It's true though, that virtually any novel of the 18th or 19th century was sneered at by contemporaries because they were so stuffy that highbrow/Classic usually referred not to anything contemporary but to stuff that was in Greek and 2000 years old... Or maybe occassionally to more contemporary stuff that still kept to some of the classic forms like maybe Pope in England or the verse epics by Goethe. Mere prose in a vernacular language could never really be highbrow until some later time.

I think it can quite safely be asserted that the notion of classics being ancient is now completely outdated. A large amount of 19th and 20th century literature is now being tagged as classic. What I find interesting about such shifting definitions of classic is that it makes problematic the idea of a "timeless" canon of literature. As you have stated, what we call classics today - Tolstoy, Dostoevsky and the Russians, Dickens, the Brontes, Hardy, Austen, French authors like Victor Hugo - were often derided by the literary establishment of the time, just like Shakespeare's plays were popular mass productions of the 16th century.  What this points to is that different societies prize different qualities at different times. In the Enlightenment period, still obsessed with Greco-Roman heritage, modern novels were looked down upon. In our current period I think we have a similar problem of an over-glorification of the 18th-19th century literary canon. 

Oh and BTW I disagree with you sharply regarding War and Peace. That novel was such a peculiar reading experience. The first half of the book is brilliant. Biting social satire, beautiful characterization and a magnificent description of the Battle of Austerlitz. Reading that chapter gave me goosebumps. 

But then things start going downhill. On the one hand I think it is because of the increased emphasis on Pierre, and the decreased emphasis on Prince Andre - though this may be a matter of personal preference. But what shines through regularly is Tolstoy's Francophobia and Bonapartephobia, and this results in heavier and heavier doses of philosophy being injected into the text. While the part about Pierre in Moscow was very good, the general tone of the book suffered. And the second epilogue is practically unreadable.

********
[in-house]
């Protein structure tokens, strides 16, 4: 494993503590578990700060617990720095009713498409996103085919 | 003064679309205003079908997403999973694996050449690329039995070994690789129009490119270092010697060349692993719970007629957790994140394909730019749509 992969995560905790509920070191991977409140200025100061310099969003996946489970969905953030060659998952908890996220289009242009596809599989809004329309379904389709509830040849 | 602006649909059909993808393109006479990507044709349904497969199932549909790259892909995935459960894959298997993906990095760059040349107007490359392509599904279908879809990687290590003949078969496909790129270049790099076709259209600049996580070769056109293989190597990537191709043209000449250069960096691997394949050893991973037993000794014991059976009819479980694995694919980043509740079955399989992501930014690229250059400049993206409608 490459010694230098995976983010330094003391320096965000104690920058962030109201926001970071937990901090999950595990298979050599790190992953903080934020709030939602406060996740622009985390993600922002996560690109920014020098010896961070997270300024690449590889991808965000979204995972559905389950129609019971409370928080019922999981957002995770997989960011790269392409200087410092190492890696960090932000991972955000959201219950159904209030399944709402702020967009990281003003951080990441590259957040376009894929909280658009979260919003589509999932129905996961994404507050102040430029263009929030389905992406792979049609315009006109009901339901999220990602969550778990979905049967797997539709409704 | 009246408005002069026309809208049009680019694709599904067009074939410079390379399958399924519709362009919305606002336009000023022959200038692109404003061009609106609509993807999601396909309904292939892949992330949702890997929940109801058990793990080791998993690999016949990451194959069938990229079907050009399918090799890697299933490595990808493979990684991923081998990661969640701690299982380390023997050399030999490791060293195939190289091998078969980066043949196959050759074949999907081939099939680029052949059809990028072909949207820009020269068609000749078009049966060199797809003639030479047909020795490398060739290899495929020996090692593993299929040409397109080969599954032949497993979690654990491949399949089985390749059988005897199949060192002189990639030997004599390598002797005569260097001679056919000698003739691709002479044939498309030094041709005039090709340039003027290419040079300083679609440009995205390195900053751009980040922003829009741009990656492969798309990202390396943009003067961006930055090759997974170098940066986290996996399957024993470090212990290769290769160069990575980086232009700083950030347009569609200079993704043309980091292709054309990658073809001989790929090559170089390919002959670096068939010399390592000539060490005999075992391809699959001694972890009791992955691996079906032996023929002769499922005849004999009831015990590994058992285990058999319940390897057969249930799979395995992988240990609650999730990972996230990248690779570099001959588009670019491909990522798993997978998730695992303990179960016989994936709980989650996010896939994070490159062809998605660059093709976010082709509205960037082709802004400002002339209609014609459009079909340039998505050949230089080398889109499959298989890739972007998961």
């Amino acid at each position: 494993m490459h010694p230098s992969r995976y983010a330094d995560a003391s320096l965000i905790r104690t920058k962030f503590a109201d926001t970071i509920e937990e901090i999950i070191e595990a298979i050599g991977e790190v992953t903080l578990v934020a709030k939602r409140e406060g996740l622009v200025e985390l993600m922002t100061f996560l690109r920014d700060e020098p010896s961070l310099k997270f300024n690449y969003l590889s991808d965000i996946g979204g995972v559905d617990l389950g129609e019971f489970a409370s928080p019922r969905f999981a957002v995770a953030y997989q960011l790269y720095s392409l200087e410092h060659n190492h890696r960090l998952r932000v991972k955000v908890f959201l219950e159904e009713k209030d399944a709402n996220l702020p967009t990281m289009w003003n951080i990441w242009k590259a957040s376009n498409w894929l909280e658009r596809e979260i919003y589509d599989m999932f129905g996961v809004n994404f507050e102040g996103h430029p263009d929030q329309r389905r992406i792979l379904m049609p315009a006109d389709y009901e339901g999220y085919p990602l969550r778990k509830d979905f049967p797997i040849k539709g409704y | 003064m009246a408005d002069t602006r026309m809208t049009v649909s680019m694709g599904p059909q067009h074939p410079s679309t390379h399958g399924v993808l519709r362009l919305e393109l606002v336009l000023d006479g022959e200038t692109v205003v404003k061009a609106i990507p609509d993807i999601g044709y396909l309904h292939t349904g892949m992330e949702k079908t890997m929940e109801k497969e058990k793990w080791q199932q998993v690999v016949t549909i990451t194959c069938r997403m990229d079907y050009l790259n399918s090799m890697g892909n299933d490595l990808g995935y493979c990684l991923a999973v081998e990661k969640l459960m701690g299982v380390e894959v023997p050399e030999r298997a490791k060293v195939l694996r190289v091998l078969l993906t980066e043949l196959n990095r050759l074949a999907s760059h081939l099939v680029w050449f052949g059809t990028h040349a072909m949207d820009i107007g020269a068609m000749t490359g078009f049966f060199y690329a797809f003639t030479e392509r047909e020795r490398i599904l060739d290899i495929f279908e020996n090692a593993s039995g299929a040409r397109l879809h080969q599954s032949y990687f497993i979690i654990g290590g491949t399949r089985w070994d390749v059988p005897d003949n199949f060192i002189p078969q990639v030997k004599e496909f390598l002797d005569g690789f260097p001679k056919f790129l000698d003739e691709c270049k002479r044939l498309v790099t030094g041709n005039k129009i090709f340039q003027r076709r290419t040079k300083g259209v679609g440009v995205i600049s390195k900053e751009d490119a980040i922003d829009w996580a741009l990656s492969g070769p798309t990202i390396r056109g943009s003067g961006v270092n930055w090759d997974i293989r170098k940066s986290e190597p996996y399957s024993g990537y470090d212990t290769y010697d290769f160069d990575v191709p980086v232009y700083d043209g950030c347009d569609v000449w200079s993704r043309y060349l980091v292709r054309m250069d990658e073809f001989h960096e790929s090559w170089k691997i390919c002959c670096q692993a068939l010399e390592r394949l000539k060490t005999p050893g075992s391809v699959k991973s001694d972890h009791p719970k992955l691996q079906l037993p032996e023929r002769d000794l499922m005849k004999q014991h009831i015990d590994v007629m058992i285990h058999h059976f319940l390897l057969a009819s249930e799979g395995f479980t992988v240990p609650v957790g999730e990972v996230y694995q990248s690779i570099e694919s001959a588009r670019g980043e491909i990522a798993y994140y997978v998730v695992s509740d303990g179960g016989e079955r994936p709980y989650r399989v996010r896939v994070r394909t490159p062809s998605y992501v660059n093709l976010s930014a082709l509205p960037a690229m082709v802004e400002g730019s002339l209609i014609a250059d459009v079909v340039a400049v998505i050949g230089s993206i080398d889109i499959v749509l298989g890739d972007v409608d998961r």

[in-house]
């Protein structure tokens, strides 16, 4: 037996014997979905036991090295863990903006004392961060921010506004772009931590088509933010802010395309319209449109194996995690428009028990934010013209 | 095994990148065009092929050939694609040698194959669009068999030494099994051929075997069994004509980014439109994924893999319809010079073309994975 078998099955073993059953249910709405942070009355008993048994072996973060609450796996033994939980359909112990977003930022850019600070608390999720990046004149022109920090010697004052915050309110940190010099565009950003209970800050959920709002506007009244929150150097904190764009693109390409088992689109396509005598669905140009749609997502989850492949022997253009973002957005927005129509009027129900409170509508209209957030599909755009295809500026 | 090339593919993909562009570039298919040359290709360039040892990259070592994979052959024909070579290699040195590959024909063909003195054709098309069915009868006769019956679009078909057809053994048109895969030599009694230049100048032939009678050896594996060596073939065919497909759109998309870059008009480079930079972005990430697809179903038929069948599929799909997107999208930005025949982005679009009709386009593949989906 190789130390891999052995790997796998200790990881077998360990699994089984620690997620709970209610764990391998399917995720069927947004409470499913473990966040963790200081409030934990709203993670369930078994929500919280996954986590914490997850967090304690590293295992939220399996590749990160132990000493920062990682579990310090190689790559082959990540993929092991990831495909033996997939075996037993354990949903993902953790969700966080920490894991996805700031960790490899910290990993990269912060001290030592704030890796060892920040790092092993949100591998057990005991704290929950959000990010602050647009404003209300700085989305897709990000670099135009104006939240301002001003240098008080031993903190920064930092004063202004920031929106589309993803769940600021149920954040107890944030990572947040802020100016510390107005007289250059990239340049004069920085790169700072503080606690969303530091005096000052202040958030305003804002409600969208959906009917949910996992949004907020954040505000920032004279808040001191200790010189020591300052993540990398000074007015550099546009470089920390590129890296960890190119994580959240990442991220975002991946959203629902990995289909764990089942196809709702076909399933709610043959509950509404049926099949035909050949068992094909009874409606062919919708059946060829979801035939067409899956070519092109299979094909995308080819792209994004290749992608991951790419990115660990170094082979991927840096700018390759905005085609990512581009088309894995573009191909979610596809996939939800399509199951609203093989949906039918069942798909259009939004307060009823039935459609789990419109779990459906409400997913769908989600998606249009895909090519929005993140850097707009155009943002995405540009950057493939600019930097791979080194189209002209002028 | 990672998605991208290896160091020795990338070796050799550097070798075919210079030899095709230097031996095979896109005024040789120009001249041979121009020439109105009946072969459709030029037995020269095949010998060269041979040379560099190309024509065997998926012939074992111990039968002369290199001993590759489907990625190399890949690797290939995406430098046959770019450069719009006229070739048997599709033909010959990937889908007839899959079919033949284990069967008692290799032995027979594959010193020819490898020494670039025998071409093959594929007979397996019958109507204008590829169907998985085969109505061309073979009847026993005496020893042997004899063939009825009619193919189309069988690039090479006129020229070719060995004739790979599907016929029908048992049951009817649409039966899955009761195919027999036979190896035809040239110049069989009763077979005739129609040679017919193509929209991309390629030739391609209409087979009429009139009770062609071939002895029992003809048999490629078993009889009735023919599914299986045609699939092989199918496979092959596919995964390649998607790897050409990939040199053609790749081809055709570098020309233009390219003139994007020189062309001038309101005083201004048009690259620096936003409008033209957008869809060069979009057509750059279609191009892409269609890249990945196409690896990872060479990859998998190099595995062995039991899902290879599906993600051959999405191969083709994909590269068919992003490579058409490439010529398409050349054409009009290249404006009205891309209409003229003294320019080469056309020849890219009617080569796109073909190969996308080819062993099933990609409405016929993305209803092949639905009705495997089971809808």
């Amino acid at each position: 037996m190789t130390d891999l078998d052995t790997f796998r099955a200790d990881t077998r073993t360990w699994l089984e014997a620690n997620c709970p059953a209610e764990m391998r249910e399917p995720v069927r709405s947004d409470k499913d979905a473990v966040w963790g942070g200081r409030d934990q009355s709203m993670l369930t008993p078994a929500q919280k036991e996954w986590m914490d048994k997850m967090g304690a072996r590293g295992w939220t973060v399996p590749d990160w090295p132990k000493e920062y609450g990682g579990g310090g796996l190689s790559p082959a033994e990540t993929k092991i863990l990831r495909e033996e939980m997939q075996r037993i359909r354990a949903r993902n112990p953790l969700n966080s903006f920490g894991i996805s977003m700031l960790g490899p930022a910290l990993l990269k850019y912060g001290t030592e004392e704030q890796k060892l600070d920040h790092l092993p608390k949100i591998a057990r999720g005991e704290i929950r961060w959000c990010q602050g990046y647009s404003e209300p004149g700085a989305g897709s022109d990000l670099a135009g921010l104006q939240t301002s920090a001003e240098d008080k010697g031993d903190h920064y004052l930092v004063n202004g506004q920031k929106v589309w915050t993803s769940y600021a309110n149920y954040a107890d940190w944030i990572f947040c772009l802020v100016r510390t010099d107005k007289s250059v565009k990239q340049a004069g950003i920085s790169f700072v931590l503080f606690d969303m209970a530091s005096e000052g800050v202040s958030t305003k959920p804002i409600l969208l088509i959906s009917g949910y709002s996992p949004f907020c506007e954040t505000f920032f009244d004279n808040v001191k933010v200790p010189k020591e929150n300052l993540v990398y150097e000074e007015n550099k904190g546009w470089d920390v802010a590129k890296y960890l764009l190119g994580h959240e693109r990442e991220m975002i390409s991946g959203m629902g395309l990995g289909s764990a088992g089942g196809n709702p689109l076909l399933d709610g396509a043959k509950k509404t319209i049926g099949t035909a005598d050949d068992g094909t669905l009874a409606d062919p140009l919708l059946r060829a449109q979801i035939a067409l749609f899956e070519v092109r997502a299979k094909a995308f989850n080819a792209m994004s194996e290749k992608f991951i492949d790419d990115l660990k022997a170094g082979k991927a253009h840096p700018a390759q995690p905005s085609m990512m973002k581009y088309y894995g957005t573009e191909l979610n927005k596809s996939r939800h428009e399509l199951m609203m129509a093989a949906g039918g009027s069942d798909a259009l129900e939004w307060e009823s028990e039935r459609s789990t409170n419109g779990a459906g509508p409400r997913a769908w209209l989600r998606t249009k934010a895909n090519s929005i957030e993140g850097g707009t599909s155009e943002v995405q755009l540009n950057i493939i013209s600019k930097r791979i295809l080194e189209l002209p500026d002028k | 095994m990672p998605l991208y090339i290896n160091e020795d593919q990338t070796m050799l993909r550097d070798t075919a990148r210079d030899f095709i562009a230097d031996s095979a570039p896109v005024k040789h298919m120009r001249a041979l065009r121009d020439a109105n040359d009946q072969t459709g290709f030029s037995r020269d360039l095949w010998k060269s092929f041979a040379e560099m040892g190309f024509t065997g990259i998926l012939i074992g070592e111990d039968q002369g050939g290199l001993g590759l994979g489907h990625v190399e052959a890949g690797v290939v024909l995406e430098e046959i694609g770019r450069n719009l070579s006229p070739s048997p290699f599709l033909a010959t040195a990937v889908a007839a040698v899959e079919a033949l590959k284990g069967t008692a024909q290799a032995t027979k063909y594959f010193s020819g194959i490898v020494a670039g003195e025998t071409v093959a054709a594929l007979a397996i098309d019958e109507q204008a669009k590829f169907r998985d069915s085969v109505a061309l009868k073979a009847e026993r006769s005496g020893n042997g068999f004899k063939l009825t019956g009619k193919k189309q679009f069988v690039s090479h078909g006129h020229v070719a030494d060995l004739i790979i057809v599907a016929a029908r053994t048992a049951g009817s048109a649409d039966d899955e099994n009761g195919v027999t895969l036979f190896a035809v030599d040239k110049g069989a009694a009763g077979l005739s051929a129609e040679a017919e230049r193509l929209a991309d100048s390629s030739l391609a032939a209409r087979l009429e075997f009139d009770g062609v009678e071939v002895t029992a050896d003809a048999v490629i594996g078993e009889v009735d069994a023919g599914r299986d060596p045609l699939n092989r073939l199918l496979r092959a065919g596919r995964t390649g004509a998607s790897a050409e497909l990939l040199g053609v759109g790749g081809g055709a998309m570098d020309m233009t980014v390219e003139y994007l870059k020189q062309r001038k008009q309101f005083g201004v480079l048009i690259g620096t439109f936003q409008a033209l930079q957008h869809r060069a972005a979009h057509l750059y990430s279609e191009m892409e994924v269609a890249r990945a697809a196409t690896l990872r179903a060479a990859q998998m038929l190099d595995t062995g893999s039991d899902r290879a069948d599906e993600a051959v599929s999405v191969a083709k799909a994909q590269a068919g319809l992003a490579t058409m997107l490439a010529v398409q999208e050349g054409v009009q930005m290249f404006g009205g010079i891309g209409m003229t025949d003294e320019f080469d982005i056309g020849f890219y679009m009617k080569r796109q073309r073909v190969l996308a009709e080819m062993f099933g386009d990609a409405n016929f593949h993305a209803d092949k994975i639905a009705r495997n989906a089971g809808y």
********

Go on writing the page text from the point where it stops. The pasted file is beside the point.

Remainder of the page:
14 hours ago, Jo498 said:

There are lots of differences but they are not along only one dimension. Simple rule of thumb is that before the printing press, most what would later be "low literature" was oral and not written down at all. So there was not really such a distinction, but all literature was comparably high (most people could not read anyway). This does not imply that there were no differences, there was fairly low stuff already in antiquity and the middle ages (e.g the songs of students and other party folk collected as "Carmina burana")

Despite books being still quite expensive for a century or three after the printing press there is clearly a development towards literacy (also helped by books printed in the vernacular languages, not only Latin) and a wider spectrum of literature, including more trashy stuff.

You do realize that by relegating the oral to low literature, you are also relegating most of the Homeric canon? Before they were written down, they were oral retellings of poetry, often growing organically, performed publicly. 

This "low literature" of the later middle age and the early modern period was often a very intricate and effective way to depict and express the problems of the common people. If you read Robert Darnton and his book The Great Cat Massacre, he comments in detail on the cultural value of the antecedents of modern fairy stories and nursery rhymes. 

 

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5 hours ago, Roose Boltons Pet Leech said:

IIRC, the novel was inherently considered lowbrow for a very long time, with poetry considered the higher form - a reflection of publishing costs and the size of the audience.